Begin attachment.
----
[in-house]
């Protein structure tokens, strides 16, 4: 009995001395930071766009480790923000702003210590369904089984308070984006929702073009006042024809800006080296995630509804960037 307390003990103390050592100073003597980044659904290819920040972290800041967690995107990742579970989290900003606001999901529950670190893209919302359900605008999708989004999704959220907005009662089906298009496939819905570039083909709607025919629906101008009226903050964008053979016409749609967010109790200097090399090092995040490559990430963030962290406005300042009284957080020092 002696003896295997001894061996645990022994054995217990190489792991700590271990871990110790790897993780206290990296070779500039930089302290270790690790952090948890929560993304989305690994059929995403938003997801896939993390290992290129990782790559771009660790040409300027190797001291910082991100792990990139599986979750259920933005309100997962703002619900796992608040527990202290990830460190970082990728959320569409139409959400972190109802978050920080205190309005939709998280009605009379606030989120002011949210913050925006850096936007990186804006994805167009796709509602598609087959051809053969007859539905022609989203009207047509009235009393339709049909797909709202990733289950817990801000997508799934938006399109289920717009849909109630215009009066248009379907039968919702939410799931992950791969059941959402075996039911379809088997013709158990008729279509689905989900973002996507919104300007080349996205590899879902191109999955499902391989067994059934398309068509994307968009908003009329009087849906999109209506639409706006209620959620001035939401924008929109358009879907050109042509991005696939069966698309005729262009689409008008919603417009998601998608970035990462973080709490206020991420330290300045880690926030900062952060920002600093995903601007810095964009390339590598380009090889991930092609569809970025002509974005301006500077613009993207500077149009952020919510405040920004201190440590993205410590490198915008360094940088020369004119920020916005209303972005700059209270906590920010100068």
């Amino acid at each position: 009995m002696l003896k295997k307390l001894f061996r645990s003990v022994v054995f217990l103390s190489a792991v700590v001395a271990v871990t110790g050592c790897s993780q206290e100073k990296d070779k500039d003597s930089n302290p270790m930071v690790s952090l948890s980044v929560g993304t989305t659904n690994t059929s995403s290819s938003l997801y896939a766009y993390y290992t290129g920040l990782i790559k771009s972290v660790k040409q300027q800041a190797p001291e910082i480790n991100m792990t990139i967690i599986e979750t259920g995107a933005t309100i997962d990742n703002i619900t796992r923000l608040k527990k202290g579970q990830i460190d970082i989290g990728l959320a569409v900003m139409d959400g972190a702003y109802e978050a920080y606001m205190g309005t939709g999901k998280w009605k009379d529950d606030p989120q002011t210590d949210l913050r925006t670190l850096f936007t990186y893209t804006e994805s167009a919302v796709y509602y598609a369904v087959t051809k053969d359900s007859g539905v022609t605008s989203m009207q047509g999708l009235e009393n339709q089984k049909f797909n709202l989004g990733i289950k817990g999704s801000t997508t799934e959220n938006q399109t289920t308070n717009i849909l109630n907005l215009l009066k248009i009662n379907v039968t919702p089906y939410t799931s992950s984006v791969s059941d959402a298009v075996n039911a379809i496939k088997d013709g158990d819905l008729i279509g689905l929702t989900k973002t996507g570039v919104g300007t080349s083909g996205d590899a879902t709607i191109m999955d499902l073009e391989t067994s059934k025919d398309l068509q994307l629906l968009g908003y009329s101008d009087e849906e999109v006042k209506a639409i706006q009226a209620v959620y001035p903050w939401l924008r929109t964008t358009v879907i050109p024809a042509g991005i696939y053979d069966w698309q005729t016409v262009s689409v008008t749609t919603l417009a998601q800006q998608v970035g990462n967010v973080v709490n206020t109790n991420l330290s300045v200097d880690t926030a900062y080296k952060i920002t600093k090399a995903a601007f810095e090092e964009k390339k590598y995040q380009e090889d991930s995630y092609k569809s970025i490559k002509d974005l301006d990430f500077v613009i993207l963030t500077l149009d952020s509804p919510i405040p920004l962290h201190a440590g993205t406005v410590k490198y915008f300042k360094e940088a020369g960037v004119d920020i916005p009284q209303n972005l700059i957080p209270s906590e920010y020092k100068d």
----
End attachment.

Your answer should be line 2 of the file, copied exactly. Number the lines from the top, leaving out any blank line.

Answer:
């Protein structure tokens, strides 16, 4: 009995001395930071766009480790923000702003210590369904089984308070984006929702073009006042024809800006080296995630509804960037 307390003990103390050592100073003597980044659904290819920040972290800041967690995107990742579970989290900003606001999901529950670190893209919302359900605008999708989004999704959220907005009662089906298009496939819905570039083909709607025919629906101008009226903050964008053979016409749609967010109790200097090399090092995040490559990430963030962290406005300042009284957080020092 002696003896295997001894061996645990022994054995217990190489792991700590271990871990110790790897993780206290990296070779500039930089302290270790690790952090948890929560993304989305690994059929995403938003997801896939993390290992290129990782790559771009660790040409300027190797001291910082991100792990990139599986979750259920933005309100997962703002619900796992608040527990202290990830460190970082990728959320569409139409959400972190109802978050920080205190309005939709998280009605009379606030989120002011949210913050925006850096936007990186804006994805167009796709509602598609087959051809053969007859539905022609989203009207047509009235009393339709049909797909709202990733289950817990801000997508799934938006399109289920717009849909109630215009009066248009379907039968919702939410799931992950791969059941959402075996039911379809088997013709158990008729279509689905989900973002996507919104300007080349996205590899879902191109999955499902391989067994059934398309068509994307968009908003009329009087849906999109209506639409706006209620959620001035939401924008929109358009879907050109042509991005696939069966698309005729262009689409008008919603417009998601998608970035990462973080709490206020991420330290300045880690926030900062952060920002600093995903601007810095964009390339590598380009090889991930092609569809970025002509974005301006500077613009993207500077149009952020919510405040920004201190440590993205410590490198915008360094940088020369004119920020916005209303972005700059209270906590920010100068």